Rosset’s description of Maldivian dress is brief, but notes from Bell’s first visit 6 years before, and the always-relevant Pyrard, suggest that the feyli was a ‘chocolate brown’ colour with black and white stripes, and the libaas would have been the famous red, with gold and silver neckline. None stated explicitly weather other- coloured libaas’ were commonly worn, but we couldn’t really see why not, if cloth was regularly imported. As for the head-kerchiefs, Bell suggested these may have been a relatively recent Male’-fad, and were also red.
Perhaps the most important feature highlighted by the colourisation of these photos is the jewellery, particularly the multiple piercings of the ear which Pyrard had described in graphic detail so many years before. While the Frenchman had said the display of gold and jewellery was a sign of wealth, and permitted only to persons of privilege (beyfulhun), Bell reported that fashion had since become less restricted. This ultimately makes it unclear what the social rank of Rosset’s subjects may have been, but it seems likely that residents of the capital, nominated to be photographed, would not have been of insignificant status (our roundabout way of saying ‘dunno’).
In a rare stroke of good fortune, Rosset was able to obtain some more assistance from the Prime Minister, Athireege Ibrahim Didi, who was himself a great anglophile, having received an English education in Ceylon (apparently also a Europhile: described by Rosset as ‘loveable’). The PM was able to gather the artefacts and information Rosset required from surrounding islands, after the ’Sultan’ had been unwilling to trade items from his palace for the German’s gun (‘why is that strange foreigner pointing that thing at me?).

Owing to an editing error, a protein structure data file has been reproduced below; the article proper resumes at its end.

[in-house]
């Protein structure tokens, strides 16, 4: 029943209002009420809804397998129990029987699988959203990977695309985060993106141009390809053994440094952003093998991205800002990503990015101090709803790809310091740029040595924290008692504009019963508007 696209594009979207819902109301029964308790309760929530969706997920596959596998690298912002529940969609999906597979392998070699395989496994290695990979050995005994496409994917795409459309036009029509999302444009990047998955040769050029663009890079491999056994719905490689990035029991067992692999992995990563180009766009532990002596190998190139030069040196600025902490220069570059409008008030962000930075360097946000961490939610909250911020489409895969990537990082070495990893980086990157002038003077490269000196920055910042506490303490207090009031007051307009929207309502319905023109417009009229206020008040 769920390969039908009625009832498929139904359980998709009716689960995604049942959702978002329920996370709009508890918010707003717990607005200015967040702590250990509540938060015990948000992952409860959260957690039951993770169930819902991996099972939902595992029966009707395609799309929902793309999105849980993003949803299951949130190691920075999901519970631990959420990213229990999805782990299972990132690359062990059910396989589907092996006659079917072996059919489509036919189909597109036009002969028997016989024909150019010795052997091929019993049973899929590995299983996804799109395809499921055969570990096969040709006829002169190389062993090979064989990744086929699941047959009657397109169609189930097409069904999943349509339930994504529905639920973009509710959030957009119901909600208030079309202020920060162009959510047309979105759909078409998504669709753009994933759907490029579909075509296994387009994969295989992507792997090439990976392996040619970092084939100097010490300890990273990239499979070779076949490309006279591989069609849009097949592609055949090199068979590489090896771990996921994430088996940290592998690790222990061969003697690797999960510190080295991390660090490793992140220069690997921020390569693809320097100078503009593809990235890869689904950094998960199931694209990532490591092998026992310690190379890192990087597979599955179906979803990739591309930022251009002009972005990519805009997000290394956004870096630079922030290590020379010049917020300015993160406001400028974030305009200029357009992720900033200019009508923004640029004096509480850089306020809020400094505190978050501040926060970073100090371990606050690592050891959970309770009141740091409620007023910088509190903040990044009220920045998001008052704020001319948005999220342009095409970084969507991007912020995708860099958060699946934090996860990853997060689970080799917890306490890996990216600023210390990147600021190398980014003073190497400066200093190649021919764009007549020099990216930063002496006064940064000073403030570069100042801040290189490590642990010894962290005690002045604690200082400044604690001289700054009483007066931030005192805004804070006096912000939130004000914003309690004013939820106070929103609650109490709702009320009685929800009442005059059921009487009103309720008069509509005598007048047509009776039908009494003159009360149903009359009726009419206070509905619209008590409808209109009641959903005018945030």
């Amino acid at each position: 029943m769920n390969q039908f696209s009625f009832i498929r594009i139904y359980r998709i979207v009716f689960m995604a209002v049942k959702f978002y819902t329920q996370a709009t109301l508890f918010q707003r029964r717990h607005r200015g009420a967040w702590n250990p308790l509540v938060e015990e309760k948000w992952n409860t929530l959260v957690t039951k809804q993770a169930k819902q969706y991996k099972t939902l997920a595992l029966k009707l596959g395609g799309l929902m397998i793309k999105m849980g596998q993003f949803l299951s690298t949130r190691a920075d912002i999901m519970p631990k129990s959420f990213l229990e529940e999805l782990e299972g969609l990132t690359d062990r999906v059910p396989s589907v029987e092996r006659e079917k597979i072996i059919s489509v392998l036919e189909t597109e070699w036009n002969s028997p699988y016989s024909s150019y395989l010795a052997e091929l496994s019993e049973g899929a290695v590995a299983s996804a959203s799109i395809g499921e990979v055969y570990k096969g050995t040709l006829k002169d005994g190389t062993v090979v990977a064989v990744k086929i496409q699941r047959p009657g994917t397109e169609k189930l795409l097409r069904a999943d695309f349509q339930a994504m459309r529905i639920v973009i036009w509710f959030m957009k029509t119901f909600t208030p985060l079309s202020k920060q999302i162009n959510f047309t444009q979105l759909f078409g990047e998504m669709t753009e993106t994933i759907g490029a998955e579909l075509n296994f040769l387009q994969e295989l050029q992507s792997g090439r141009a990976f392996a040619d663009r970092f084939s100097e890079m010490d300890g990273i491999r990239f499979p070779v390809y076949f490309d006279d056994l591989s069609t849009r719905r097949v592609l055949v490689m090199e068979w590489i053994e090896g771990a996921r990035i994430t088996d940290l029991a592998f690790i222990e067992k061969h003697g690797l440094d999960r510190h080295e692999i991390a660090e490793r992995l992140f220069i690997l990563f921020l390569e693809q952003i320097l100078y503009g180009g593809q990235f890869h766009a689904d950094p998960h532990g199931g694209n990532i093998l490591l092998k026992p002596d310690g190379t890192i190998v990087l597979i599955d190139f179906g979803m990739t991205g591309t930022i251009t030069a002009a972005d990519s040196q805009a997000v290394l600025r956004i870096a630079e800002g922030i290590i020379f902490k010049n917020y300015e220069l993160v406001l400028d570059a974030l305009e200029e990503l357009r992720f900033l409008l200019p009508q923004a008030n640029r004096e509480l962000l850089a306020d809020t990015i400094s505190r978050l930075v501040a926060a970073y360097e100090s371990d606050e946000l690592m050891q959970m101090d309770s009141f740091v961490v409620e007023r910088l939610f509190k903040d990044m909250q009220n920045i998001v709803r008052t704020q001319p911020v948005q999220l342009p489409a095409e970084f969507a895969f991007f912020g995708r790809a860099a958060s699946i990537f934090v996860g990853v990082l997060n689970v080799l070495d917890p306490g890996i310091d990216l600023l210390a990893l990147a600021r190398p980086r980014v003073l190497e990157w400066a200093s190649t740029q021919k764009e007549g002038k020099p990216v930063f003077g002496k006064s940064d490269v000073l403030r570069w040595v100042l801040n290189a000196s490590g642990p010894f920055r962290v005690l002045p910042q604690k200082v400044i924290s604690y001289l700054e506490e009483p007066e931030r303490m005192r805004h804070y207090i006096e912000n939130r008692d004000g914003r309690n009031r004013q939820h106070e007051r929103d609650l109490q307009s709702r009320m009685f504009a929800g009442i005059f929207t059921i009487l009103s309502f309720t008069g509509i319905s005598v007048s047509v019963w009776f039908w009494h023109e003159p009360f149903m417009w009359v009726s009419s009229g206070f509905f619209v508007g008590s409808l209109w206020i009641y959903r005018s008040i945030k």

He was eventually granted permission to visit the outer islands, just as he ran out of time to point any more things at any more islanders (touche’…‘Nooradeen’). Arrangements were already in place to display what he had captured during the ‘Colonial and Indian Exhibition’, due to be opened by Queen Victoria in London six months later. The Prince of Wales stated that the event was designed to strengthen the bonds of the empire, on which the sun never set. The Maldive Islands were still not officially a part of it, though their inclusion was evidently on the horizon.
“Specially interesting, in our estimation, in the very valuable collection of objects from the Maldive Islands, in Case M, lent by Mr C.W. Rosset. The portraits of these islanders show them to be a dignified and self-possessed people, while their weapons, silver and gold jewellery, cloths and other manufactures show them to be well-advanced in art and civilization,” patronised the Times of London [fourth column]. The exhibition received 5.5million visitors, though, thankfully, no Maldivians were among the ‘living exhibits’ on display.
Ibrahim Didi would also become a firm friend of H.C.P. Bell, who later described him as “quite the most able Servant of the Crown in the islands’ history”…though, in hindsight, it’s not entirely clear to which crown he was referring. The British reported that Rosset’s visit had contained no hint of political intervention, as they happily carved up Africa, soon splitting Zanzibar’s empire between them. Nevertheless, due to rising tensions in Male’ between locals and the now well-established Borah merchants – and according to British records, at the strong urging of Ibrahim Didi – the British decided to formalise their de facto control over the Maldives external affairs.
Less than two years after Rosset left Male’ with his photos, Nooradeen’s successor, Muinuddin II, was convinced to sign a formal protectorate treaty recognising the suzerainty of the British sovereign. Didi himself was, by this time, doing a stint of ‘national service’, AKA banishment in Addu and then onto Ceylon, but he’d be back. In Didi’s temporary absence, the new Sultan’s reluctance to sign was described by Bell as “undignified shuffling and needless delay”; others have described it as a gunboat to the head. The available British records are curiously silent on this point, but it seems the misplaced suspicions surrounding C.W. Rosset were perhaps not too wide of the (Bis)mark after all.
The rest of Rosset’s wonderful photos are thought to have been destroyed in Berlin at the end of World War II, when these European imperialists decided to turn their guns on one another.